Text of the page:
Comic Creator Blake Leibel Found Guilty of Gruesome Murder That Mirrored Graphic Novel

Posted by June 23, 2018 Comment

In 2016, comic book creator and television writer Blake Leibel was arrested on the suspicion of murdering his girlfriend, Iana Kasian. But it wasn’t until the autopsy report was released over a year later that the world was shocked to learn that the details of the murder mirrored the story in Syndrome, a graphic novel commissioned by Liebel and actually created by writers R.J. Ryan and Daniel Quantz, along with then-newcomer artist David Marquez. In a 2010 interview on Broken Frontier, six years before the murder, Ryan described the creative process:

With Syndrome, Blake Leibel, who created the concept, just sort of posed a couple of provocative questions to us—especially about how one would actually treat, as opposed to simply punish, an actual, bona fide psychopath—and then gave us the freedom to find the answers through our storytelling, this group of characters, and our work with our artist David Marquez. It was the ideal set-up with which to make a graphic novel.

But at the trial, Ryan testified that Leibel did bring specific ideas to the creative team. One of those ideas, according to Ryan’s testimony, was the idea of turning a victim upside down before draining them of their blood. Ryan said Leibel demonstrated the technique with hand gestures that Ryan still remembers today. He said that Leibel had final approval on everything in the book, and told the team he had done extensive research on serial killers. Kasian wasn’t drained of her blood by being hung upside down, but rather inside a bathtub filled with running water, after hours of torture. Kasian was found by police laid out on a mattress, her scalp removed, in a pose that also resembled a scene from the book.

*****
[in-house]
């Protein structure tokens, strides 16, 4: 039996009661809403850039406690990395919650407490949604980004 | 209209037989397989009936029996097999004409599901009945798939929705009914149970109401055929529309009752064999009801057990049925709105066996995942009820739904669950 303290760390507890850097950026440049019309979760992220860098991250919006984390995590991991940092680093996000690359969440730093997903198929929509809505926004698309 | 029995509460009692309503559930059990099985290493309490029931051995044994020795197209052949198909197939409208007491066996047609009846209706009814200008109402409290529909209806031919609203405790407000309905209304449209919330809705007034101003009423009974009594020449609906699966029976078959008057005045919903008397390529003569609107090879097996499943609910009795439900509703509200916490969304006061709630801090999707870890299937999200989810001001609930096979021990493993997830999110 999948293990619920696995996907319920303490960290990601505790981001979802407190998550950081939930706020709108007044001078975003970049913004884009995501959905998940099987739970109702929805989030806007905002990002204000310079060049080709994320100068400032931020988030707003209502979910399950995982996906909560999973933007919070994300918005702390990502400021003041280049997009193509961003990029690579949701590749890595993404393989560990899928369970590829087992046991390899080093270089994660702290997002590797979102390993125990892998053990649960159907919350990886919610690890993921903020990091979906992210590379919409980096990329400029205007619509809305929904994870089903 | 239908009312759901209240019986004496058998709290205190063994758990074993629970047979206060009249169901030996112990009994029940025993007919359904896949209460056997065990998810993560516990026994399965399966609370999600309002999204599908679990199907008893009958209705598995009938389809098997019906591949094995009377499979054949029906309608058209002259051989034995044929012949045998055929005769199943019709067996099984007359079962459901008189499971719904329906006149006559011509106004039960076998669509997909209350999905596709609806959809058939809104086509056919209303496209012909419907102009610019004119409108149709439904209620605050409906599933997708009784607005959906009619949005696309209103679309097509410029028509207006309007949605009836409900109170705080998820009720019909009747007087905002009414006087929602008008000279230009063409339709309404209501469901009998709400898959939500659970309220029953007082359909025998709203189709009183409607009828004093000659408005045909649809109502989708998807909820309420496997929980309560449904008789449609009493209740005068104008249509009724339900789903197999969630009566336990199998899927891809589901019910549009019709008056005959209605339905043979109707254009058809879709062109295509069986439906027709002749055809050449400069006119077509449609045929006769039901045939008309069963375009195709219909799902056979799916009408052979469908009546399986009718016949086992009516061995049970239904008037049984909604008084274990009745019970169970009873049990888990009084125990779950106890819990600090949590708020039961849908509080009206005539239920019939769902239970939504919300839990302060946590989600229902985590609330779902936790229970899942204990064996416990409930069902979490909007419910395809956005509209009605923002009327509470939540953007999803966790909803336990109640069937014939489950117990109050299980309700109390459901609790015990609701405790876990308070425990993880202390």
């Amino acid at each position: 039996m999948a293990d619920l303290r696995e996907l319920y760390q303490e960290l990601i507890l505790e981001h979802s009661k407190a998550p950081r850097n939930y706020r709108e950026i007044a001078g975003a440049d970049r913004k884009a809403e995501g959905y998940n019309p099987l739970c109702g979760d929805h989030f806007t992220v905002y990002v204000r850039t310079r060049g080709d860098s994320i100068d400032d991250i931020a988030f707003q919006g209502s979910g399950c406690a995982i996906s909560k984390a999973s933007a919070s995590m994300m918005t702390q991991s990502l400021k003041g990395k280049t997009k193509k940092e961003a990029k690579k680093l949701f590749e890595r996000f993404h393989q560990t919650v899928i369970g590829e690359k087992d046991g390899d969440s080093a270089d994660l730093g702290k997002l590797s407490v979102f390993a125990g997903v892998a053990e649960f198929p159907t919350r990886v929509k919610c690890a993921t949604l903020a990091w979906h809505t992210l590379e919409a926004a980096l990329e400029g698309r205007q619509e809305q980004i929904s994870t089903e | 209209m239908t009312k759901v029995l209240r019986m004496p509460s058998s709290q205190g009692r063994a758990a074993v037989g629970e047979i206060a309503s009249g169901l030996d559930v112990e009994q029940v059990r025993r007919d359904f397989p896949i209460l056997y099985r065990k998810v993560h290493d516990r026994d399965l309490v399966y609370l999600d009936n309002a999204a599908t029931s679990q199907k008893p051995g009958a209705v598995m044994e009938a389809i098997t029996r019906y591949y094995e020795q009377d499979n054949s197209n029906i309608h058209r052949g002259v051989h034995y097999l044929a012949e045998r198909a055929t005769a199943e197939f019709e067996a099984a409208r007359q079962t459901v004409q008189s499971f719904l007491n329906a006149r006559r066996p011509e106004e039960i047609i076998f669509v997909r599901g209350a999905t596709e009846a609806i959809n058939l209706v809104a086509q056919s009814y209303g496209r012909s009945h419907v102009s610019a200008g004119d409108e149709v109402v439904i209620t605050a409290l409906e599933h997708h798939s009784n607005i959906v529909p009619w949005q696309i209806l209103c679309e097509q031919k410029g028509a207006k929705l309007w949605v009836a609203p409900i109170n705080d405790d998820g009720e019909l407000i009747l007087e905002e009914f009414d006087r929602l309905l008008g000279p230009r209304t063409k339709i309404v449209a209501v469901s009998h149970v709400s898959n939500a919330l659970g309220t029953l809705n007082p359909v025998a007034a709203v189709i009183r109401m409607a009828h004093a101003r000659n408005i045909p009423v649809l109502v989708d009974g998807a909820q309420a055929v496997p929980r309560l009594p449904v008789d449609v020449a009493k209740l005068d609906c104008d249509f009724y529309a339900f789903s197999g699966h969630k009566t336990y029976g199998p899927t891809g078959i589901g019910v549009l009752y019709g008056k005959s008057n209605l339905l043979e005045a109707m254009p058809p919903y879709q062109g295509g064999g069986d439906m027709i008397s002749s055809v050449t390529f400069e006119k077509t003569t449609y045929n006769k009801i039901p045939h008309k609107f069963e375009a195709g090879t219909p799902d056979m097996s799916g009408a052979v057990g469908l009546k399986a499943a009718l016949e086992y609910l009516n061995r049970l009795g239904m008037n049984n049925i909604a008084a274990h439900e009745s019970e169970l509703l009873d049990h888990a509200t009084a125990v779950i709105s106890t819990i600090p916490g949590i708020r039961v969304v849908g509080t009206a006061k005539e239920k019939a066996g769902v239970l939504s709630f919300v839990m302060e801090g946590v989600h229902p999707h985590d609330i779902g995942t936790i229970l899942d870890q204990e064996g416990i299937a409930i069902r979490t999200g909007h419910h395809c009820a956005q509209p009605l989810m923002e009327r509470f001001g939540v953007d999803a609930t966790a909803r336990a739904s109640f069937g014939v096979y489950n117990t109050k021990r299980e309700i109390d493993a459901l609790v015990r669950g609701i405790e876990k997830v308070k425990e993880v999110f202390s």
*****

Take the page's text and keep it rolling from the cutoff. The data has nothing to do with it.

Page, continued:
Leibel, who is 37 years old, was convicted of first-degree murder in Los Angeles on Wednesday. Sentencing is set for June 26th.

Syndrome cover Blake Leibel

(Last Updated June 23, 2018 7:00 am )

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A prophecy says that in the comic book industry's darkest days, a hero will come to lead the people through a plague of overpriced floppies, incentive variant covers, #1 issue reboots, and super-mega-crossover events.

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